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Association between full monitoring of biomedical and lifestyle target indicators and HbA1c level in primary type 2 diabetes care: an observational cohort study (ELZHA-cohort 1)
  1. Sytske van Bruggen1,2,
  2. Simone P Rauh3,
  3. Marise J Kasteleyn1,
  4. Tobias N Bonten1,
  5. Niels H Chavannes1,
  6. Mattijs E Numans1
  1. 1 Public Health and Primary Care, Leiden University Medical Center, Leiden, The Netherlands
  2. 2 HADOKS (ELZHA), The Hague, The Netherlands
  3. 3 Department of Epidemiology and Biostatistics, Amsterdam Public Health, Amsterdam UMC, Vrije Universiteit Amsterdam, Amsterdam, The Netherlands
  1. Correspondence to Sytske van Bruggen; s.van_bruggen{at}lumc.nl

Abstract

Objective Management of type 2 diabetes mellitus (T2DM) requires frequent monitoring of patients. Within a collective care group setting, doubts on the clinical effects of registration are a barrier for full adoption of T2DM registration in general practice. We explored whether full monitoring of biomedical and lifestyle-related target indicators within a care group approach is associated with lower HbA1c levels.

Design Observational, real-life cohort study.

Setting Primary care data registry from the Hadoks (EerstelijnsZorggroepHaaglanden) care group.

Exposure The care group provides general practitioners collectively with organisational support to facilitate structured T2DM primary care. Patients are offered quarterly medical and lifestyle-related consultation.

Main outcome measure Full monitoring of each target indicator in patients with T2DM which includes minimally one measure of HbA1c level, systolic blood pressure, LDL, BMI, smoking behaviour and physical exercise between January and December 2014; otherwise, patients were defined as ’incompletely monitored'. HbA1c levels of 8137 fully monitored and 3958 incompletely monitored patients were compared, adjusted for the confounders diabetes duration, age and gender. Since recommended HbA1c values depend on age, medication use and diabetes duration, analyses were stratified into three HbA1c profile groups. Linear multilevel analyses enabled adjustment for general practice.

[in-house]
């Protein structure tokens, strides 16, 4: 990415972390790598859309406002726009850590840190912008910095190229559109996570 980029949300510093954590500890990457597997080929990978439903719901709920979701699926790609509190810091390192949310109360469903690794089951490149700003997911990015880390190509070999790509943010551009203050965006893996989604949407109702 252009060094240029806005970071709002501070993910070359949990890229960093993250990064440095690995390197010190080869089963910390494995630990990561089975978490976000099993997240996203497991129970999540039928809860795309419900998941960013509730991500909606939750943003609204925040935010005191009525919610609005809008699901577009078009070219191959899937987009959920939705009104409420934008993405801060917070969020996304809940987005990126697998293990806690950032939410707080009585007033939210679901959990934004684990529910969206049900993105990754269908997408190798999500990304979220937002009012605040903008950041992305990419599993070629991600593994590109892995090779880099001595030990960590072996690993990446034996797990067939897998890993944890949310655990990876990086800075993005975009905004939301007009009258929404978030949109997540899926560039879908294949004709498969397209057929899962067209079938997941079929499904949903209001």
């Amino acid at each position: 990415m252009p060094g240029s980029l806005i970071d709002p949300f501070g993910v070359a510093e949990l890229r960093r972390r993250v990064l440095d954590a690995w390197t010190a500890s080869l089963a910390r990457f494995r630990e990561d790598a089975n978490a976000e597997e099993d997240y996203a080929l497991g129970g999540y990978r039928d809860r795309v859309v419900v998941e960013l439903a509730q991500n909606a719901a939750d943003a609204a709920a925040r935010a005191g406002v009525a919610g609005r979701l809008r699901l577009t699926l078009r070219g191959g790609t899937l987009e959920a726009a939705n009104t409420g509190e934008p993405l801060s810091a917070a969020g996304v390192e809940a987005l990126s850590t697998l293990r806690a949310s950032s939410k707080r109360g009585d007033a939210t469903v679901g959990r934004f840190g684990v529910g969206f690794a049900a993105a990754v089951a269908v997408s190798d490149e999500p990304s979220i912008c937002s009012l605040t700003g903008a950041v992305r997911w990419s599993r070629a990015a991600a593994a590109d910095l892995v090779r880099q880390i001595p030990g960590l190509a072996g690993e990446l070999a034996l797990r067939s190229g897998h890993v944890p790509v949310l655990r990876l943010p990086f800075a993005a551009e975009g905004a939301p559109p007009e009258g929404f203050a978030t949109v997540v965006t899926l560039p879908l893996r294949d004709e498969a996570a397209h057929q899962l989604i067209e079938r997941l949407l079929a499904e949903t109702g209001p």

Results Compared with incompletely monitored patients, fully monitored patients had significantly lower HbA1c levels (95% CI) in the first (−2.03 [−2.53 to −1.52] mmol/mol) (−0.19% [−0.23% to −0.14%]), second (−3.36 [−5.28 to −1.43] mmol/mol) (−0.31% [−0.48% to −0.13%]) and third HbA1c profile group (−1.89 [−3.76 to −0.01] mmol/mol) (−0.17% [−0.34% to 0.00%]).

Conclusions/interpretation This study shows that in a care group setting, fully monitored patients had significantly lower HbA1c levels compared with incompletely monitored patients. Since this difference might have considerable clinical impact in terms of T2DM-related risks, this might help general practices in care group settings to overcome barriers on adequate registration and thus improve structured T2DM primary care. From population health management perspective, we recommend a systematic approach to adjust the structured care protocol for incompletely monitored subgroups.

  • general diabetes
  • quality in health care
  • primary care

This is an open access article distributed in accordance with the Creative Commons Attribution Non Commercial (CC BY-NC 4.0) license, which permits others to distribute, remix, adapt, build upon this work non-commercially, and license their derivative works on different terms, provided the original work is properly cited, appropriate credit is given, any changes made indicated, and the use is non-commercial. See: http://creativecommons.org/licenses/by-nc/4.0/.

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Footnotes

  • Contributors SvB analysed data and wrote the manuscript. SPR analysed data and reviewed the manuscript. MJK reviewed and edited the manuscript. TNB reviewed the manuscript. NHC reviewed the manuscript and contributed to the discussion. MEN is the guarantor of this work and, as such, had full access to all the data in the study and takes responsibility for the integrity of the data and the accuracy of the data analysis.

  • Funding The authors have not declared a specific grant for this research from any funding agency in the public, commercial or not-for-profit sectors.

  • Competing interests None declared.

  • Ethics approval The study protocol was approved by the Medical Ethical Committee of the Leiden University Medical Center (code G16.102/SH/sh).

  • Provenance and peer review Not commissioned; externally peer reviewed.

  • Data sharing statement The data that support the findings of this study are available from the corresponding author on request.

  • Patient consent for publication Not required.

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